The Christmas Creep

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I feel rushed.  It’s a week before Thanksgiving and I feel like I need to go Christmas shopping. What the hell happened?  Shouldn’t I be thinking about gravy and butternut squash?  Shouldn’t I be buying plastic gloves for when I shove my hand up a dead bird’s ass?

You know, I blame this whole mess on the same people who brought you the scary clown epidemic.  You don’t hear much from those fellas anymore, do ya? There’s a reason.  They are Christmas shopping or Christmas shoplifting or whatever the unhinged do when the season strikes.

See the problem is – it’s Christmas already.  It was Christmas in September so naturally Halloween got pushed back to late July. The gainfully unemployed with a penchant for mischief and vagrancy  are now in possession of  a rubber mask, long pleasant evenings, and an unattractive three month waiting period.  And so I bring you the scary clown epidemic sponsored by Macys, Walmart, Bestbuy and all the other retailers who dragged out Christmas trees while you still were wearing shorts.

It’s the Christmas Creep, whether he’s in a rubber mask or in retail. And apparently, at least one of them is a vegetarian because Thanksgiving is all but forgotten in this madness.

 

Arse Ascending

On my way to and from my home, I pass something peculiar that I have never seen before.  It’s a pair of stuffed jeans placed on a step ladder on the edge of a driveway.  The ladder is not near anything, there’s not anything near it to reach up to. The jeans are stuffed to look lifelike but there’s no upper torso. It’s an arse on a ladder.

At first I thought it was a serendipitous placement of refuse and the weekly visit of the sanitation truck would be the end of it, but weeks went by and still it remained. It’s not like the winter wind blew the items like that. The legs are stuffed into the boots and they are securely fastened to the step ladder.  This is a deliberate arrangement.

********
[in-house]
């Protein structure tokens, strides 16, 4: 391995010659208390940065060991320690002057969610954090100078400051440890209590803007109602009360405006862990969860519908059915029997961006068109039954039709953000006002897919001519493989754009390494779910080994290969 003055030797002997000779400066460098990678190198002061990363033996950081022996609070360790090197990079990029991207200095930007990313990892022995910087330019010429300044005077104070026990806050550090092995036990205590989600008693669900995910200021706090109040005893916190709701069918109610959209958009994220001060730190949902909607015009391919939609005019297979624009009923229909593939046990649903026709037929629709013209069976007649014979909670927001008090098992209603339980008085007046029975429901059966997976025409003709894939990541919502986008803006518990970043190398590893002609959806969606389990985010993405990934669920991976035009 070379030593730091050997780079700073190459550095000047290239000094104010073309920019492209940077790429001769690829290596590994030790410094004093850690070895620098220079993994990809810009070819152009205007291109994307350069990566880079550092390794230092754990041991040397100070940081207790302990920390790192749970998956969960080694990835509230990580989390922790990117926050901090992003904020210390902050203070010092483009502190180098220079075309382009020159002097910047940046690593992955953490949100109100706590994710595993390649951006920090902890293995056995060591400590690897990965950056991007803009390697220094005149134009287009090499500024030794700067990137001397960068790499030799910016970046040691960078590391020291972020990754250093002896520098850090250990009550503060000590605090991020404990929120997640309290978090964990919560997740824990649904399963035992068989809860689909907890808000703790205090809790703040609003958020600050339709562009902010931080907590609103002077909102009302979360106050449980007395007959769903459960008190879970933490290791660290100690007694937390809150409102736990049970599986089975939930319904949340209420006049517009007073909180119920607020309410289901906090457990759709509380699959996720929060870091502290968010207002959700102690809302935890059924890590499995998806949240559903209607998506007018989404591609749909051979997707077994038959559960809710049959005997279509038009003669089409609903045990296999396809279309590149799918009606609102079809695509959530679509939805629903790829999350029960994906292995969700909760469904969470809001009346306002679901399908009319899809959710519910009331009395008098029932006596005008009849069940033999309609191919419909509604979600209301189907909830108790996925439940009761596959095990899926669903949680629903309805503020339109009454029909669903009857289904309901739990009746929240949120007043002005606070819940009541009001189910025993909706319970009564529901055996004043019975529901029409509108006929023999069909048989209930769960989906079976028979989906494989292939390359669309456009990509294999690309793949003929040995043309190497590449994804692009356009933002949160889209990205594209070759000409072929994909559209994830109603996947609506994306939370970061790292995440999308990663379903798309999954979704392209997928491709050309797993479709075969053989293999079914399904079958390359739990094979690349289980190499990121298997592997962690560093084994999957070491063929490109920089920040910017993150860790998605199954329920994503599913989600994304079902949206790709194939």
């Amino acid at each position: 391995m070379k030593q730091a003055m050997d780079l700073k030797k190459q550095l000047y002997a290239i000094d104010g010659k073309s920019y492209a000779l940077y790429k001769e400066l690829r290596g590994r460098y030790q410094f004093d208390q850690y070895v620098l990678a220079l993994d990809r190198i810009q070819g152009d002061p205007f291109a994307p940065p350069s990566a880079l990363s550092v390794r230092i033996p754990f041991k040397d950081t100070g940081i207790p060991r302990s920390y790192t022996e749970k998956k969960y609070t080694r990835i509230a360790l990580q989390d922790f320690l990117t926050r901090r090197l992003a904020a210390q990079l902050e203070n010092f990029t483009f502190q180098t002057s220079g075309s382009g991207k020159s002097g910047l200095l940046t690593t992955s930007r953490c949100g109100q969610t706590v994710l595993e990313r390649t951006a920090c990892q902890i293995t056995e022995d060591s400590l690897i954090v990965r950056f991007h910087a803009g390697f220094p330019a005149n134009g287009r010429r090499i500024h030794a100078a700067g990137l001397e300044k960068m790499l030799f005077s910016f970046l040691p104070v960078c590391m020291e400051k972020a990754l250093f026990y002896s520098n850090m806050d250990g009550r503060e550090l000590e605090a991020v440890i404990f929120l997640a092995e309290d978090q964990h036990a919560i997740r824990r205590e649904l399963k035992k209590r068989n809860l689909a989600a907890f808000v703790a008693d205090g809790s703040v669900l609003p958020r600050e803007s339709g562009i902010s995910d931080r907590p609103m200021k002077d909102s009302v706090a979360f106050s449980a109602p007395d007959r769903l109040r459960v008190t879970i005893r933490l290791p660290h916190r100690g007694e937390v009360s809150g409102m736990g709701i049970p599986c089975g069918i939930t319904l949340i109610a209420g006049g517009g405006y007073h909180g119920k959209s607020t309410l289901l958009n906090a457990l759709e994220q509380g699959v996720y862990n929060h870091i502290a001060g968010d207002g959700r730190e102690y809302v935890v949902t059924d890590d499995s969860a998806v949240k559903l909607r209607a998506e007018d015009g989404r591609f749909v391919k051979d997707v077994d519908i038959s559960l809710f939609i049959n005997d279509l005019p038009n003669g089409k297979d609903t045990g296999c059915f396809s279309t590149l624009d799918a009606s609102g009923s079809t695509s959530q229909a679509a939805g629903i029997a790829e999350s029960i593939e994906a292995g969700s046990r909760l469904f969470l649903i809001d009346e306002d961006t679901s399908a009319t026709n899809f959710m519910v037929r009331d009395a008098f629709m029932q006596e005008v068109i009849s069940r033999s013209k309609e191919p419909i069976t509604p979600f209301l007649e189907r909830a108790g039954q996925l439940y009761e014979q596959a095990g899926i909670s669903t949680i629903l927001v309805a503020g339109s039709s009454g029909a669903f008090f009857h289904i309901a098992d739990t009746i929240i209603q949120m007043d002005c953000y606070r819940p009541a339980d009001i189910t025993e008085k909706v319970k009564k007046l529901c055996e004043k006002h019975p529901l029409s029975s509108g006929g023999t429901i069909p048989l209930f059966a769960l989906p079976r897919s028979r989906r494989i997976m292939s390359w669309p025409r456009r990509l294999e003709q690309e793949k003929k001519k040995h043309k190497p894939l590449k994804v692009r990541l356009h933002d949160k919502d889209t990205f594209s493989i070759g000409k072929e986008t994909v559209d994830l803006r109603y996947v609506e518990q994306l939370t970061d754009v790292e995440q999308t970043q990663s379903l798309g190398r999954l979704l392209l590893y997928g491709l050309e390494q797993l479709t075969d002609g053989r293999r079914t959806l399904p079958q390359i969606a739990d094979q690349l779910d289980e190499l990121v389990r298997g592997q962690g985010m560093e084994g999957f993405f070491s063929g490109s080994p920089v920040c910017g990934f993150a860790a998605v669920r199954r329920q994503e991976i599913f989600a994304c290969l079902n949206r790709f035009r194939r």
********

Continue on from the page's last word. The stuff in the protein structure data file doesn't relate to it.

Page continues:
It’s a butt, a butt going up but nonetheless not one of the most revered parts of the body.  Usually if you are only selecting one part, the ass isn’t top choice. Is it finished? Or is it a work in progress? When I drive by it, I slow down to search for any clues about what it means.  On closer inspection, I noticed that the rubber boots are floral.  I always  roll on by with more questions than answers.  Is this a political statement? Why doesn’t someone want those cute wellies?  Is this definitive proof that Pinterest jumped the shark?

What’s even stranger is that this isn’t the only out of place ladder that I have come across lately.  In the catalog of the store named after a ceramic farm building is two other ladders. One is white, well-worn and splattered with paint.  You would think it would be in a photo selling paints, but it isn’t.  It’s carefully placed against a wall by a window in a beautifully furnished room complete with fresh flowers on the coffee table. There are no rollers, paint cans or drop cloths or anything to lead one to believe the room’s a work in progress.

The only explanation is that the rickety ladder adds a certain panache to the room that a ladderless room could not otherwise achieve. I’m not convinced. Surely this room is not designed for anyone superstitious or anyone with children.  I’m even going to hazard a guess that no one with friends who like to tip a few back would welcome this “attractive nuisance” in their humble home. Is it a subliminal message from the company that you are never fully done decorating?  I just don’t get it.

A few pages later in the same catalog there’s another ladder.  This one is sadly not as rustic, but it’s for sale.  It’s a decorative ladder, I think, because the heaviest thing on it is a scarf. The rungs don’t seem too spacious either so a black wire basket is attached to the bottom to lend it more functionality. Neither the basket nor the ladder look like they required expert craftsmanship, but I suppose $263.00 is a small price to pay to be part of the ladder trend.

I think the ladders are part of a larger trend that has befuddled me for some time.  People want to look like they live in a workshop, a factory of sorts.  Reclaimed, recycled, reused.  Old barn doors are haute couture. Warped oars on a wall are avant-garde.  Shelves that look like plumbing pipes can fetch a handsome price.  Expensive plush chairs are armed with working rusty little wheels that can amputate toes.  Lighting of the same variety found in a warehouse are proudly peddled for exorbitant sums.

I just don’t get it.  The same people who purchase these things would scoff at my neighbor’s ladder arrangement, but I think the arse on the ladder might just be the message the decorating world needs.